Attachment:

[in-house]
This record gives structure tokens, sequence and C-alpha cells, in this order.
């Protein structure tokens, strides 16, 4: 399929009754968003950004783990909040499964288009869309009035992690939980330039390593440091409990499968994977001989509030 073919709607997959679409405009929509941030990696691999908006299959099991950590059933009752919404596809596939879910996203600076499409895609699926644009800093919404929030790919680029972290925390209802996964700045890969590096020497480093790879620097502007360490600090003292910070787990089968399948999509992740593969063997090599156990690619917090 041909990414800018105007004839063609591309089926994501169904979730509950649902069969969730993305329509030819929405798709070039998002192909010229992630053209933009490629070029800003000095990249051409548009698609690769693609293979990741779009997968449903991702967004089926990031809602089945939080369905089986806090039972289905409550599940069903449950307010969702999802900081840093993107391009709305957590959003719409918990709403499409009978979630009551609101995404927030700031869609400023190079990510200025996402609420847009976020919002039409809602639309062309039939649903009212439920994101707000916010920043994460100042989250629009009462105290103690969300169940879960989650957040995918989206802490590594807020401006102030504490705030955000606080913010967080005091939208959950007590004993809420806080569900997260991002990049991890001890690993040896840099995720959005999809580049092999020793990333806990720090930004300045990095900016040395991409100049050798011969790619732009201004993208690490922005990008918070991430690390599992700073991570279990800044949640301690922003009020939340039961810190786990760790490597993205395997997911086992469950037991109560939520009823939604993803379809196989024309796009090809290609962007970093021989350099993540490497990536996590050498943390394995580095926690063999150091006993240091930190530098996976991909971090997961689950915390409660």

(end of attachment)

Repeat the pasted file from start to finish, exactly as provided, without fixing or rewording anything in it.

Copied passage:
[in-house]
This record gives structure tokens, sequence and C-alpha cells, in this order.
């Protein structure tokens, strides 16, 4: 399929009754968003950004783990909040499964288009869309009035992690939980330039390593440091409990499968994977001989509030 073919709607997959679409405009929509941030990696691999908006299959099991950590059933009752919404596809596939879910996203600076499409895609699926644009800093919404929030790919680029972290925390209802996964700045890969590096020497480093790879620097502007360490600090003292910070787990089968399948999509992740593969063997090599156990690619917090 041909990414800018105007004839063609591309089926994501169904979730509950649902069969969730993305329509030819929405798709070039998002192909010229992630053209933009490629070029800003000095990249051409548009698609690769693609293979990741779009997968449903991702967004089926990031809602089945939080369905089986806090039972289905409550599940069903449950307010969702999802900081840093993107391009709305957590959003719409918990709403499409009978979630009551609101995404927030700031869609400023190079990510200025996402609420847009976020919002039409809602639309062309039939649903009212439920994101707000916010920043994460100042989250629009009462105290103690969300169940879960989650957040995918989206802490590594807020401006102030504490705030955000606080913010967080005091939208959950007590004993809420806080569900997260991002990049991890001890690993040896840099995720959005999809580049092999020793990333806990720090930004300045990095900016040395991409100049050798011969790619732009201004993208690490922005990008918070991430690390599992700073991570279990800044949640301690922003009020939340039961810190786990760790490597993205395997997911086992469950037991109560939520009823939604993803379809196989024309796009090809290609962007970093021989350099993540490497990536996590050498943390394995580095926690063999150091006993240091930190530098996976991909971090997961689950915390409660």